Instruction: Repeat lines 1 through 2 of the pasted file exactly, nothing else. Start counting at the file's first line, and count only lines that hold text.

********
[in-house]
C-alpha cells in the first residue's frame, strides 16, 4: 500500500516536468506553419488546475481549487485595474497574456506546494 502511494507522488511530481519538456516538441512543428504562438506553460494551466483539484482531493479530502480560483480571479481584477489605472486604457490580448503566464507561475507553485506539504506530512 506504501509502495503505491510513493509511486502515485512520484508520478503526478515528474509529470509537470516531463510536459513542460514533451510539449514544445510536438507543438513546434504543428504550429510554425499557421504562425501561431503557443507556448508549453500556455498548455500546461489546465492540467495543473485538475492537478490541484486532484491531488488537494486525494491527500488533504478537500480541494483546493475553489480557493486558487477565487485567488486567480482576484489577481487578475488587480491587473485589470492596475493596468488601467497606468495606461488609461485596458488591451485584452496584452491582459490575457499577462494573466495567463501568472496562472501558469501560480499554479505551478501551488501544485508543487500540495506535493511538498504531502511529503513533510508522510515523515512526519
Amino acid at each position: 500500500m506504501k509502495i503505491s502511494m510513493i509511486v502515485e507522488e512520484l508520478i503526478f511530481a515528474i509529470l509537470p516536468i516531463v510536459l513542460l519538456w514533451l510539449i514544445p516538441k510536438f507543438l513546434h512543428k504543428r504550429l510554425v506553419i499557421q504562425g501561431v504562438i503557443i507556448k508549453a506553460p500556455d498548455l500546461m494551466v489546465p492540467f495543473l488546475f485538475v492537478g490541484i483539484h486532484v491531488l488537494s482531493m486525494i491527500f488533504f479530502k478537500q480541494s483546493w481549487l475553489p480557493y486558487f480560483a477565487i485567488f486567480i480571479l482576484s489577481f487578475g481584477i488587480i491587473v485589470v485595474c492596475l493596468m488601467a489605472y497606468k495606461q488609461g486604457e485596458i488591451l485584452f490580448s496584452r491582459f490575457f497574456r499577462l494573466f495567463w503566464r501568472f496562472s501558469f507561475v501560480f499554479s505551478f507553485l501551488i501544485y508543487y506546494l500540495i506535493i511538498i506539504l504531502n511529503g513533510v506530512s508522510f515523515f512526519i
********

[in-house]
C-alpha cells in the first residue's frame, strides 16, 4: 500500500516536468506553419488546475481549487485595474497574456506546494 502511494507522488511530481519538456516538441512543428504562438506553460494551466483539484482531493479530502480560483480571479481584477489605472486604457490580448503566464507561475507553485506539504506530512 506504501509502495503505491510513493509511486502515485512520484508520478503526478515528474509529470509537470516531463510536459513542460514533451510539449514544445510536438507543438513546434504543428504550429510554425499557421504562425501561431503557443507556448508549453500556455498548455500546461489546465492540467495543473485538475492537478490541484486532484491531488488537494486525494491527500488533504478537500480541494483546493475553489480557493486558487477565487485567488486567480482576484489577481487578475488587480491587473485589470492596475493596468488601467497606468495606461488609461485596458488591451485584452496584452491582459490575457499577462494573466495567463501568472496562472501558469501560480499554479505551478501551488501544485508543487500540495506535493511538498504531502511529503513533510508522510515523515512526519